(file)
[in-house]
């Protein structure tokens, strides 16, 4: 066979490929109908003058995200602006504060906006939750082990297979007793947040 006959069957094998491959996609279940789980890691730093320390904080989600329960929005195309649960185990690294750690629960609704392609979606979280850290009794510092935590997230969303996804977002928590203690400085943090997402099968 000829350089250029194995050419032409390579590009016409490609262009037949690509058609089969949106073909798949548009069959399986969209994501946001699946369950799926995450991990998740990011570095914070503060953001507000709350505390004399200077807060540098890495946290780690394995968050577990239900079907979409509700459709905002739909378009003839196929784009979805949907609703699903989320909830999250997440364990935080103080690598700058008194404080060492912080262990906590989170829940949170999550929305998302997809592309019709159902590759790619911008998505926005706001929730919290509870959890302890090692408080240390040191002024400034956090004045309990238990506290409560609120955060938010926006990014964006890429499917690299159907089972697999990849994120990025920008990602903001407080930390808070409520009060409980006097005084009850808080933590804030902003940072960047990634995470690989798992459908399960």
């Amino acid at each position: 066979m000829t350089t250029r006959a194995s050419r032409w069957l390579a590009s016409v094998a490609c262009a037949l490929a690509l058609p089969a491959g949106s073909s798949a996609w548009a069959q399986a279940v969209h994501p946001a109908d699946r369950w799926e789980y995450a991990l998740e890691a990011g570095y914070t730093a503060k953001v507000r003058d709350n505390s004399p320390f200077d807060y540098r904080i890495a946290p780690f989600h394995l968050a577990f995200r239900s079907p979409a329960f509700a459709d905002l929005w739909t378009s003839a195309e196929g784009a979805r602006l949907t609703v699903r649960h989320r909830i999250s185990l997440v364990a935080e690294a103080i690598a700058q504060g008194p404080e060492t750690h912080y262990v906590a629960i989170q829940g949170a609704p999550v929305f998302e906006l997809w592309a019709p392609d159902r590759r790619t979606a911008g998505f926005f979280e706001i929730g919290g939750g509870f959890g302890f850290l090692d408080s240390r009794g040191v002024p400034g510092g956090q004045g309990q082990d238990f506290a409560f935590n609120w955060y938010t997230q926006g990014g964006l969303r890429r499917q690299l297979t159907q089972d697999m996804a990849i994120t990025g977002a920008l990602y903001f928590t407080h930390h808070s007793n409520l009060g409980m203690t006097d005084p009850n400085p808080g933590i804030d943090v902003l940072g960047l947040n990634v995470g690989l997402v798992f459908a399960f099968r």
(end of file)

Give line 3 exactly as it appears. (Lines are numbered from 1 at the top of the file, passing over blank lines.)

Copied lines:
């Amino acid at each position: 066979m000829t350089t250029r006959a194995s050419r032409w069957l390579a590009s016409v094998a490609c262009a037949l490929a690509l058609p089969a491959g949106s073909s798949a996609w548009a069959q399986a279940v969209h994501p946001a109908d699946r369950w799926e789980y995450a991990l998740e890691a990011g570095y914070t730093a503060k953001v507000r003058d709350n505390s004399p320390f200077d807060y540098r904080i890495a946290p780690f989600h394995l968050a577990f995200r239900s079907p979409a329960f509700a459709d905002l929005w739909t378009s003839a195309e196929g784009a979805r602006l949907t609703v699903r649960h989320r909830i999250s185990l997440v364990a935080e690294a103080i690598a700058q504060g008194p404080e060492t750690h912080y262990v906590a629960i989170q829940g949170a609704p999550v929305f998302e906006l997809w592309a019709p392609d159902r590759r790619t979606a911008g998505f926005f979280e706001i929730g919290g939750g509870f959890g302890f850290l090692d408080s240390r009794g040191v002024p400034g510092g956090q004045g309990q082990d238990f506290a409560f935590n609120w955060y938010t997230q926006g990014g964006l969303r890429r499917q690299l297979t159907q089972d697999m996804a990849i994120t990025g977002a920008l990602y903001f928590t407080h930390h808070s007793n409520l009060g409980m203690t006097d005084p009850n400085p808080g933590i804030d943090v902003l940072g960047l947040n990634v995470g690989l997402v798992f459908a399960f099968r």